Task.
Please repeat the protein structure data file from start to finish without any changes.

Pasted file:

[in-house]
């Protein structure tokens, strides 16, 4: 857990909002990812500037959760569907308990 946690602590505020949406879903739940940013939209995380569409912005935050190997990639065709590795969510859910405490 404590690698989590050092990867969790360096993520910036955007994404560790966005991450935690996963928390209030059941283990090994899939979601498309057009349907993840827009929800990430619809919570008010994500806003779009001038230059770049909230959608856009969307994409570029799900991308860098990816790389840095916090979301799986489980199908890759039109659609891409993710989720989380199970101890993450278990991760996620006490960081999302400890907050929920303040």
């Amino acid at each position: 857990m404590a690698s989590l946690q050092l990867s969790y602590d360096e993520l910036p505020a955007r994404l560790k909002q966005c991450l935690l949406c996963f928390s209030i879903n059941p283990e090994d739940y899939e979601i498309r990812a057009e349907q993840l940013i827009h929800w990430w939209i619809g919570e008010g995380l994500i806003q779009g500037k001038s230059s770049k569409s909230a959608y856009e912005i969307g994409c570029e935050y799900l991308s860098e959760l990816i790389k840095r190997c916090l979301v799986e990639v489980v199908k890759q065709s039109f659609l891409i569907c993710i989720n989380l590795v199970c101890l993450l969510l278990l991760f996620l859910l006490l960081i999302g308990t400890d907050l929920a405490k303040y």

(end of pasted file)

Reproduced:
[in-house]
């Protein structure tokens, strides 16, 4: 857990909002990812500037959760569907308990 946690602590505020949406879903739940940013939209995380569409912005935050190997990639065709590795969510859910405490 404590690698989590050092990867969790360096993520910036955007994404560790966005991450935690996963928390209030059941283990090994899939979601498309057009349907993840827009929800990430619809919570008010994500806003779009001038230059770049909230959608856009969307994409570029799900991308860098990816790389840095916090979301799986489980199908890759039109659609891409993710989720989380199970101890993450278990991760996620006490960081999302400890907050929920303040």
């Amino acid at each position: 857990m404590a690698s989590l946690q050092l990867s969790y602590d360096e993520l910036p505020a955007r994404l560790k909002q966005c991450l935690l949406c996963f928390s209030i879903n059941p283990e090994d739940y899939e979601i498309r990812a057009e349907q993840l940013i827009h929800w990430w939209i619809g919570e008010g995380l994500i806003q779009g500037k001038s230059s770049k569409s909230a959608y856009e912005i969307g994409c570029e935050y799900l991308s860098e959760l990816i790389k840095r190997c916090l979301v799986e990639v489980v199908k890759q065709s039109f659609l891409i569907c993710i989720n989380l590795v199970c101890l993450l969510l278990l991760f996620l859910l006490l960081i999302g308990t400890d907050l929920a405490k303040y």